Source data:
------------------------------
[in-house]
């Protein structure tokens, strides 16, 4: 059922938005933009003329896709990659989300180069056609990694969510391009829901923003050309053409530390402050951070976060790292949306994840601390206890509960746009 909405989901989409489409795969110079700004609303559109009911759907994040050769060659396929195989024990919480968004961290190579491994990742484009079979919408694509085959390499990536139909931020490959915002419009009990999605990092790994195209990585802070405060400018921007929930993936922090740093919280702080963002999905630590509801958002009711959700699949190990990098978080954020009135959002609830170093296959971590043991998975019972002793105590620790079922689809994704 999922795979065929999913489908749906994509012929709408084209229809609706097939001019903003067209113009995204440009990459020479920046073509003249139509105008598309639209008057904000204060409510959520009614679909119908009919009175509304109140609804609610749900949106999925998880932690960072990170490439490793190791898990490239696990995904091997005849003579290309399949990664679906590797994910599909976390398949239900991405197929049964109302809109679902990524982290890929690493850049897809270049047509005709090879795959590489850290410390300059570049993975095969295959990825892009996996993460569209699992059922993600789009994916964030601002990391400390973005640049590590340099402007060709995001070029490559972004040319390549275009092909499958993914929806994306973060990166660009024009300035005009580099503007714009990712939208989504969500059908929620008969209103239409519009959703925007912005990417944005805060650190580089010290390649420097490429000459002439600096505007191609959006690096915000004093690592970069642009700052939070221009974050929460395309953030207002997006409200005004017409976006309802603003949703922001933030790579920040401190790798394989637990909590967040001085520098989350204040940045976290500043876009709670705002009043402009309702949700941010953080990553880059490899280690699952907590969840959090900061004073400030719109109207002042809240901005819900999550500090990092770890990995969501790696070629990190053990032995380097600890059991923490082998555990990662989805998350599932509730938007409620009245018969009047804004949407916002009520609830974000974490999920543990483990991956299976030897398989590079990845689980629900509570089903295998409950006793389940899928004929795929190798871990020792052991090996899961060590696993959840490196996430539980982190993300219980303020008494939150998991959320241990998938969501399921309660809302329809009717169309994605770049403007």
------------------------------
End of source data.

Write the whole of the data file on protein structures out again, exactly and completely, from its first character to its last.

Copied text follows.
[in-house]
């Protein structure tokens, strides 16, 4: 059922938005933009003329896709990659989300180069056609990694969510391009829901923003050309053409530390402050951070976060790292949306994840601390206890509960746009 909405989901989409489409795969110079700004609303559109009911759907994040050769060659396929195989024990919480968004961290190579491994990742484009079979919408694509085959390499990536139909931020490959915002419009009990999605990092790994195209990585802070405060400018921007929930993936922090740093919280702080963002999905630590509801958002009711959700699949190990990098978080954020009135959002609830170093296959971590043991998975019972002793105590620790079922689809994704 999922795979065929999913489908749906994509012929709408084209229809609706097939001019903003067209113009995204440009990459020479920046073509003249139509105008598309639209008057904000204060409510959520009614679909119908009919009175509304109140609804609610749900949106999925998880932690960072990170490439490793190791898990490239696990995904091997005849003579290309399949990664679906590797994910599909976390398949239900991405197929049964109302809109679902990524982290890929690493850049897809270049047509005709090879795959590489850290410390300059570049993975095969295959990825892009996996993460569209699992059922993600789009994916964030601002990391400390973005640049590590340099402007060709995001070029490559972004040319390549275009092909499958993914929806994306973060990166660009024009300035005009580099503007714009990712939208989504969500059908929620008969209103239409519009959703925007912005990417944005805060650190580089010290390649420097490429000459002439600096505007191609959006690096915000004093690592970069642009700052939070221009974050929460395309953030207002997006409200005004017409976006309802603003949703922001933030790579920040401190790798394989637990909590967040001085520098989350204040940045976290500043876009709670705002009043402009309702949700941010953080990553880059490899280690699952907590969840959090900061004073400030719109109207002042809240901005819900999550500090990092770890990995969501790696070629990190053990032995380097600890059991923490082998555990990662989805998350599932509730938007409620009245018969009047804004949407916002009520609830974000974490999920543990483990991956299976030897398989590079990845689980629900509570089903295998409950006793389940899928004929795929190798871990020792052991090996899961060590696993959840490196996430539980982190993300219980303020008494939150998991959320241990998938969501399921309660809302329809009717169309994605770049403007």